It’s summertime and the living is…not always easy.
The long days of summer are known to make us happier, as long as the sunny weather is also pleasant. But when the summer temperatures reach highs that create frazzled hair and constant sweat, the uncomfortable heat negatively affects our behavior in the workplace, according to a recent study.
In the European of Journal of Social Psychology, two researchers, Liuba Belkin and Maryam Kouchaki, looked at secret shopper visits in a Russian retail chain to compare how clerks interacted with customers during a heat wave and in normal temperatures.
They tested reactions during the peak of an unprecedented heat wave in Moscow, when clerks at the retail company were working without air-conditioning systems in stores. It was a working condition that would test even the best of us.
The result: Researchers found that clerks were significantly crabbier in the heat. They were 59% less likely to help customers in extreme heat than they were in normal temperatures.
We’re grumpier and less helpful to others in extreme heat
Researchers believed that this grumpiness and fatigue comes from the idea of “conservation of resources” where the “threat of resource loss or depletion is the main cause of stress.”
What that means in plain English is this: When we’re under stress, we get distracted by our need to stay cool and are less able to concentrate and stay alert. In other words, the environmental stress of unbearable heat has just as much an impact on our cognitive reasoning as the everyday office stresses of deadlines and deliverables.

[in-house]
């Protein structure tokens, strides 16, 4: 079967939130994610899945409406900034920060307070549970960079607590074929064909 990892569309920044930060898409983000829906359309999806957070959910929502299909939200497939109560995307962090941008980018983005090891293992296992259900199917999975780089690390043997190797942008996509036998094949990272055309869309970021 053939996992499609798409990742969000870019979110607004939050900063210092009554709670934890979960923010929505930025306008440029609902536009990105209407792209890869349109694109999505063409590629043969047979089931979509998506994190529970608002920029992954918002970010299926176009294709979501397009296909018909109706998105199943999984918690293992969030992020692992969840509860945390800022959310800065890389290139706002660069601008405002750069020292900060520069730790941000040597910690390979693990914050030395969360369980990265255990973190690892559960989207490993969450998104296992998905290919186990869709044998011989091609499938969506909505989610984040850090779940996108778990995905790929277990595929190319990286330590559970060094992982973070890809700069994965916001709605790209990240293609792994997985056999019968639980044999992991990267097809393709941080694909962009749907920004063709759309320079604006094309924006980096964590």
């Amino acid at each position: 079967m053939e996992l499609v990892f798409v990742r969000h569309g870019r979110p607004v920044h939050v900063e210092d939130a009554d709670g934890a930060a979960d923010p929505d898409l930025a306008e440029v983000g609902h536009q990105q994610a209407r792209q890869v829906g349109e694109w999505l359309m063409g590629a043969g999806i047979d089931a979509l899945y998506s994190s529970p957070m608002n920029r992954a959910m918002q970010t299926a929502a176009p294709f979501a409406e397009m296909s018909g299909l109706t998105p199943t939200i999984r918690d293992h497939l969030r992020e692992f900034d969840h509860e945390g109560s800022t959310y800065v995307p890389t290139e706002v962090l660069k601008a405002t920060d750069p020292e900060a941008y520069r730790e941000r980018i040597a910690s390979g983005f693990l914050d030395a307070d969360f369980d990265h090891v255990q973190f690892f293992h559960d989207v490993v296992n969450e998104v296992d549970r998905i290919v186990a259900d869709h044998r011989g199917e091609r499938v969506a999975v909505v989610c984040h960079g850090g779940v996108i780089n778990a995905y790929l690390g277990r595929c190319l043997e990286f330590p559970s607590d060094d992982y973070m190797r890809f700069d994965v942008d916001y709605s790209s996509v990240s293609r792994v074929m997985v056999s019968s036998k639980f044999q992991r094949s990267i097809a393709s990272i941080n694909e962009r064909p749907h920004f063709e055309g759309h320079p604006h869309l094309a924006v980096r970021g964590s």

What’s really surprising is that we don’t even have to experience extreme heat to shut down. The researchers found that even just thinking about extreme heat can affect our ability to reason and make us feel more fatigued.
We may be nicer to people when we think we’ll need their body heat.
In a separate test, researchers asked participants to recall a time they felt uncomfortably hot. Then participants were asked to answer trivia questions and take an optional additional survey. Only 44% of participants in the uncomfortable heat group would be helpful and answer the additional survey while 77% of people in the control group would take the optional test.
In a third test, Belkin and Kouchaki split 73 college students in a management course into two groups to take a survey: one group would take a test in a hot classroom and the other would take a test in a comfortably cool classroom. Students were told that they did not have to answer every question in the survey, but that the answering as many questions as possible would be helpful for a nonprofit for underprivileged people in the community.
There’s a temperature at which we absolutely know our patience runs out: 80 degrees Fahrenheit. Generosity and helpfulness hit its limits in a room that was 80 degrees, the researchers found. Students in the hot classroom answered on average only six questions compared to the 35 questions answered in the air-conditioned classroom. The students were all well-fed in both conditions, so we know they weren’t experiencing hunger-fueled anger, or “hangry.” They were just overheated and as a result, uncooperative.
It’s better to be cold than warm in an office setting
Researchers were building off of previous literature that found we interact with clients and customers better in comfortably cool temperatures over comfortably warm temperatures.
Researchers speculated that this goes back to our hunter-gatherer days when we needed each other for body heat: “the need for inclusion and affiliation may drive this effect and motivate people to engage more in social interactions to thermoregulate their bodily states.” In other words, we may be nicer to people when we think we’ll need their body heat.
So as we’re shivering in our offices blasting air conditioning this summer, know that we may be chillier than preferred, but this is our brains’ preferred state for collaboration and being helpful to our colleagues.